Watling, T. and Cox, J., "Factors Affecting Three-Way Catalyst Light-Off: A Simulation Study," SAE Int. J. Engines 7(3):1311-1325, 2014, doi:10.4271/2014-01-1564.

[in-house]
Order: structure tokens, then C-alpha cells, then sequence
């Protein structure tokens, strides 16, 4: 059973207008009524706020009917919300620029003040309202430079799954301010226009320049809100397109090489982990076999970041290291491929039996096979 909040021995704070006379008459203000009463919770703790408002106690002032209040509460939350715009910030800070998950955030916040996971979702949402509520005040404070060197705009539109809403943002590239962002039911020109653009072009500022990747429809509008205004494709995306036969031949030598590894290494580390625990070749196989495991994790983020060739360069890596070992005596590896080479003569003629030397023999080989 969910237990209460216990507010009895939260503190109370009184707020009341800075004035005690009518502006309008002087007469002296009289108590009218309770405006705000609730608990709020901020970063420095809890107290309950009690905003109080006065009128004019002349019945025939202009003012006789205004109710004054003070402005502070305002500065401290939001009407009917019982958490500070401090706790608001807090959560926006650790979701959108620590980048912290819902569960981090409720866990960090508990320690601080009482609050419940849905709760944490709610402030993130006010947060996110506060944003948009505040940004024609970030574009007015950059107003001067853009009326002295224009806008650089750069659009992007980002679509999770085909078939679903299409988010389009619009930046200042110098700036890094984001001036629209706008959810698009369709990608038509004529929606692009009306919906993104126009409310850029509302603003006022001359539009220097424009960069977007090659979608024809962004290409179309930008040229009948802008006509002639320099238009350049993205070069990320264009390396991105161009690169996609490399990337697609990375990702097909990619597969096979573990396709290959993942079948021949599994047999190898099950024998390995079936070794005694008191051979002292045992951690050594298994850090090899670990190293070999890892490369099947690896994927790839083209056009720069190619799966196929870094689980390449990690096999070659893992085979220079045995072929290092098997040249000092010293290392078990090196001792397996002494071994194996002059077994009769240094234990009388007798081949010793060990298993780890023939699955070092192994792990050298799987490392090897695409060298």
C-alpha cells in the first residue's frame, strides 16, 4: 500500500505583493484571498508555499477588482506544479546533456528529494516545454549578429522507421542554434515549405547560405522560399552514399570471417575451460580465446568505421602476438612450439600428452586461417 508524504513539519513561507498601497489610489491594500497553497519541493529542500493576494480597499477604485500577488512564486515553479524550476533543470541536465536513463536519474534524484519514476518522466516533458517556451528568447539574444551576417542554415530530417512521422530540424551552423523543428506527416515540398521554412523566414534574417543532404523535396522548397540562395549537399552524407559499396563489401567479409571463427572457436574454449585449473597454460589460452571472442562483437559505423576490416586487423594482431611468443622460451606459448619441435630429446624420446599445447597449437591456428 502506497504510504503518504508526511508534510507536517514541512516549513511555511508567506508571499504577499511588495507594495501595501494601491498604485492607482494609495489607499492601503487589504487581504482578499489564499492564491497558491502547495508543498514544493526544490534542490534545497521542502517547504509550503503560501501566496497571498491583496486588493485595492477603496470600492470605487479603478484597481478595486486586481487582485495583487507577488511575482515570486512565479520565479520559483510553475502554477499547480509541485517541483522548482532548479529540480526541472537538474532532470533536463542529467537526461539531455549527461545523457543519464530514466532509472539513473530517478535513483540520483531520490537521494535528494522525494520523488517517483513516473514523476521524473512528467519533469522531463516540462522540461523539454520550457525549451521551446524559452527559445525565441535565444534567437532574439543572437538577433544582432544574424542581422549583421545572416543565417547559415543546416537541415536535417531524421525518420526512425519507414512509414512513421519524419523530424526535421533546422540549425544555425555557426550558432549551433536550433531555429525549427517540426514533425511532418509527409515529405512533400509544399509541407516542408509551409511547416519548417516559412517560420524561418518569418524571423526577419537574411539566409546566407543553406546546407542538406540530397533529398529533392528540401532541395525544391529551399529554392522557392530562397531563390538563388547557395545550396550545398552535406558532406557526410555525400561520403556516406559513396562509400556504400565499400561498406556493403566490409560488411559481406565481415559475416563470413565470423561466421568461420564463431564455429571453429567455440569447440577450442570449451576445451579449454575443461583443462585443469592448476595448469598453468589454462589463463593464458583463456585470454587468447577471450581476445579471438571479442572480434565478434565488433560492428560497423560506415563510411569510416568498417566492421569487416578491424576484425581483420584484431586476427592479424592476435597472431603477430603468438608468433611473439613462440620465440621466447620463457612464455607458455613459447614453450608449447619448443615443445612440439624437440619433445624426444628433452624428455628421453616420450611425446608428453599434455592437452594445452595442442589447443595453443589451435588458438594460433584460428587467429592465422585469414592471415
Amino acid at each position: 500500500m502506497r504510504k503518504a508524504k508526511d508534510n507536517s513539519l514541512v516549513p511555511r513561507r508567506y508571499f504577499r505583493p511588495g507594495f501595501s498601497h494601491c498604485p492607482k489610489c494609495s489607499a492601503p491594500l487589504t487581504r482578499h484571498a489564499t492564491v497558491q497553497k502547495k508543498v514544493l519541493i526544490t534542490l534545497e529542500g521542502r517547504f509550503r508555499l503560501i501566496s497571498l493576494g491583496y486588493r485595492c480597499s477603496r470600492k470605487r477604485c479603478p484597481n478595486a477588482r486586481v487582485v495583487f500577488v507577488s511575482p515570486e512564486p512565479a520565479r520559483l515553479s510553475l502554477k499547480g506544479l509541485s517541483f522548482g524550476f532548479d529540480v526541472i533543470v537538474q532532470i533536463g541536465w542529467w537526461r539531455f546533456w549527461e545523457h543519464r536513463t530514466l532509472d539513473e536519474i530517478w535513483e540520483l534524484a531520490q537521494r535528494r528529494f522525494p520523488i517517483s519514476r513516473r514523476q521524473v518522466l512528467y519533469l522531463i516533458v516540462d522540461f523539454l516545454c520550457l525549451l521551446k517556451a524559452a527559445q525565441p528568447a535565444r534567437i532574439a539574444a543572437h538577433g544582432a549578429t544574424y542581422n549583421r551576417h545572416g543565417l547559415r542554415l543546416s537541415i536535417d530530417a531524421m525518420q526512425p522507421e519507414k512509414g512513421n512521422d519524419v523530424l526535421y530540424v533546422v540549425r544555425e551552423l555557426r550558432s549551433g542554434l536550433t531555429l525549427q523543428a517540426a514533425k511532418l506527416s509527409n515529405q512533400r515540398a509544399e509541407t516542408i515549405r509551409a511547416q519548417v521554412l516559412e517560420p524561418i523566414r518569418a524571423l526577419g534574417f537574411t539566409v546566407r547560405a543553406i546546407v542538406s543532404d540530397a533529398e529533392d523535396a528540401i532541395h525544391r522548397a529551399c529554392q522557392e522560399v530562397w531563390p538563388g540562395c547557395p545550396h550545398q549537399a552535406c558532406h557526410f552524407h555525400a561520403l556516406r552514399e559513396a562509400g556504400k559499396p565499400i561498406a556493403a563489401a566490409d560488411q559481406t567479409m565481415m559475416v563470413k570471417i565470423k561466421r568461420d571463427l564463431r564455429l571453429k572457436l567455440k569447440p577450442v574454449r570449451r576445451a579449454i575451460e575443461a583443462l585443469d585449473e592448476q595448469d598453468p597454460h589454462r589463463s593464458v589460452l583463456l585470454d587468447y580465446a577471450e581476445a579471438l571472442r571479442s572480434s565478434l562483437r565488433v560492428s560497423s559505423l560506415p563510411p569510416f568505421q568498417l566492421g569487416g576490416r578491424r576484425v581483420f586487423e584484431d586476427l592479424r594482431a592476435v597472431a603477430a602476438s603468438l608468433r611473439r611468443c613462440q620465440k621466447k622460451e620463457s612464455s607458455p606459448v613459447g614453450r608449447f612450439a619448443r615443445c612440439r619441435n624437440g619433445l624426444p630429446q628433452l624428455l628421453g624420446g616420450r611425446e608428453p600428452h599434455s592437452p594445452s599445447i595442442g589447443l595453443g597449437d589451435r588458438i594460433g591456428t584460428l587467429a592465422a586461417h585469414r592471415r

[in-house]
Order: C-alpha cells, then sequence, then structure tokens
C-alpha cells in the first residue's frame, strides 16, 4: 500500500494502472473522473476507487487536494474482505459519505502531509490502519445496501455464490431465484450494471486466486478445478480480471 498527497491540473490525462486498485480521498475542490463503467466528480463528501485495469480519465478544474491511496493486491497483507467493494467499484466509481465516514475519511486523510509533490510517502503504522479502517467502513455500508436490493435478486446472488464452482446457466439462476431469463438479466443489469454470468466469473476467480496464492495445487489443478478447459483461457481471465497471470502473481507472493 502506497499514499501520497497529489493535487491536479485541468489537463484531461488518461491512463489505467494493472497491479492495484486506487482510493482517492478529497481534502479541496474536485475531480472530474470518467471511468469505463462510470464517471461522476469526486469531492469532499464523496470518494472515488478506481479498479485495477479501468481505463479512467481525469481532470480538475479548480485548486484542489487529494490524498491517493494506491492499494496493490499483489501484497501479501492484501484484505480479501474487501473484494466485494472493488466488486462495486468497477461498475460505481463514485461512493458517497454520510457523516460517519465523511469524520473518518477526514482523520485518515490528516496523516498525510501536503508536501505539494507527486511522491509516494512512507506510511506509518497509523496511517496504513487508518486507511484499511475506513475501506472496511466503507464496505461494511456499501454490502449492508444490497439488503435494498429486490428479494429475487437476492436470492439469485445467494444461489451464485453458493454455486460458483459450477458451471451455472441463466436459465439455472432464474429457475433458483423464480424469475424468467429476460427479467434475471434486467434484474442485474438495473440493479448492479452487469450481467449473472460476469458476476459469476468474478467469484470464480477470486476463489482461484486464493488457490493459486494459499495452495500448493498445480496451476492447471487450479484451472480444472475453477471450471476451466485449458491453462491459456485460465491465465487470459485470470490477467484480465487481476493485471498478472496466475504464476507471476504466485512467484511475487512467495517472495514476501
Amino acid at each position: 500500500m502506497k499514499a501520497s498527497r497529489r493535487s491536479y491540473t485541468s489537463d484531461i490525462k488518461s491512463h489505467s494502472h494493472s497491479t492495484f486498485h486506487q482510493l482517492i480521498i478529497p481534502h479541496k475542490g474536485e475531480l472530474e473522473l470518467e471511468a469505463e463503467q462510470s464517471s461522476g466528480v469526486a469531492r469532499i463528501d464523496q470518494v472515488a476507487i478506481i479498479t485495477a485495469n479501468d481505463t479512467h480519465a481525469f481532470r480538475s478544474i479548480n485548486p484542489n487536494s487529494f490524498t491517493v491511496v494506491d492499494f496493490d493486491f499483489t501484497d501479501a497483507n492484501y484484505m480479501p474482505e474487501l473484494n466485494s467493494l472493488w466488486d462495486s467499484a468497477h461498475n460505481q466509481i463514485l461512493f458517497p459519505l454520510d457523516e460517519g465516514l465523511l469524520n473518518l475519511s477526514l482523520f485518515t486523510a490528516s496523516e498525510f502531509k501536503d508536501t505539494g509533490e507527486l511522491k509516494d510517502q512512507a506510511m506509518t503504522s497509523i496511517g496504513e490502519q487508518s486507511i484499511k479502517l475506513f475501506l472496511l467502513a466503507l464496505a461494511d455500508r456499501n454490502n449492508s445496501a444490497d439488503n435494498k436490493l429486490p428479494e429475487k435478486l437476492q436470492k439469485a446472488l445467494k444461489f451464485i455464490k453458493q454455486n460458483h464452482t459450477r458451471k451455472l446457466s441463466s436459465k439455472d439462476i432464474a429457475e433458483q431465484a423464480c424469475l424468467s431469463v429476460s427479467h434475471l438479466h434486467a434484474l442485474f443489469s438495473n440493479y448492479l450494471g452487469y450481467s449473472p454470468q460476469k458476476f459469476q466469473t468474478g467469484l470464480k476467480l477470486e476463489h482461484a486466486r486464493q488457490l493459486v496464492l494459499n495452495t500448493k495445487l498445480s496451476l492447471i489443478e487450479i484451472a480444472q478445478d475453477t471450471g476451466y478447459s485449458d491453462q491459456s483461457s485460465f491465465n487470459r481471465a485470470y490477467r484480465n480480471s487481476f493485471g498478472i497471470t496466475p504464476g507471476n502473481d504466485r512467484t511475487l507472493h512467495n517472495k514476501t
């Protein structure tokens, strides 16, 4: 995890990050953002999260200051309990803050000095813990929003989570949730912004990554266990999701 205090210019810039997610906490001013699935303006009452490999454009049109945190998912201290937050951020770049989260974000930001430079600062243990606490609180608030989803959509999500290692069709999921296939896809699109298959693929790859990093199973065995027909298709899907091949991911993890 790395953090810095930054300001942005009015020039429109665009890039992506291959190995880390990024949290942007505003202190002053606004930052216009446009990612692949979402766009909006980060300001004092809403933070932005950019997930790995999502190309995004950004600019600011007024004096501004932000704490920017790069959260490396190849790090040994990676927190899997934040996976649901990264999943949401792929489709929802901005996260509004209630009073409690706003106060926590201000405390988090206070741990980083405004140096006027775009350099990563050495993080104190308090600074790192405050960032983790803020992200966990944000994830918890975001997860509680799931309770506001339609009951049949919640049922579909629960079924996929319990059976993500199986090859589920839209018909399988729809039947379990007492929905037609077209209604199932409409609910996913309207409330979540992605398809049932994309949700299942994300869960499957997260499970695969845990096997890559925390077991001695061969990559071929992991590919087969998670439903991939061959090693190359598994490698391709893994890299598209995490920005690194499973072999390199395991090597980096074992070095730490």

Achieving early catalyst light-off is crucial if stringent emissions standards are to be met; if light-off is late, the emissions limit could be exceeded even before the catalyst starts to work. This paper presents a detailed simulation study of the factors affecting the light-off of a TWC.Simulation is not just faster and cheaper than vehicle testing, it also enables more insight into the factors affecting catalyst performance to be obtained. For example, changing the substrate (cell density and wall thickness) affects the rates of heat and mass transport, as well as the thermal mass of the catalyst. In a vehicle test, all three factors are changed at once, but with a simulation each of these factors can implemented one at time to enable the relative importance of these factors to be determined. Thus, it can be shown that while a 1200/2 substrate offers faster heat and mass transport than a 900/2, this is largely offset by the increased thermal mass, so that both substrates give similar light-off performance. Once the catalyst has warmed up, mass transport is the only factor of real importance.Other catalyst factors considered in this study include catalyst activity, washcoat thermal mass and thickness, heat losses to the surroundings, catalyst volume and catalyst poisoning. Simulation can also be used to investigate the impact of engine calibration, something which is much easier to do by simulation than by modifying the engine calibration. In this case, the effect of exhaust temperature and stoichiometry were investigated.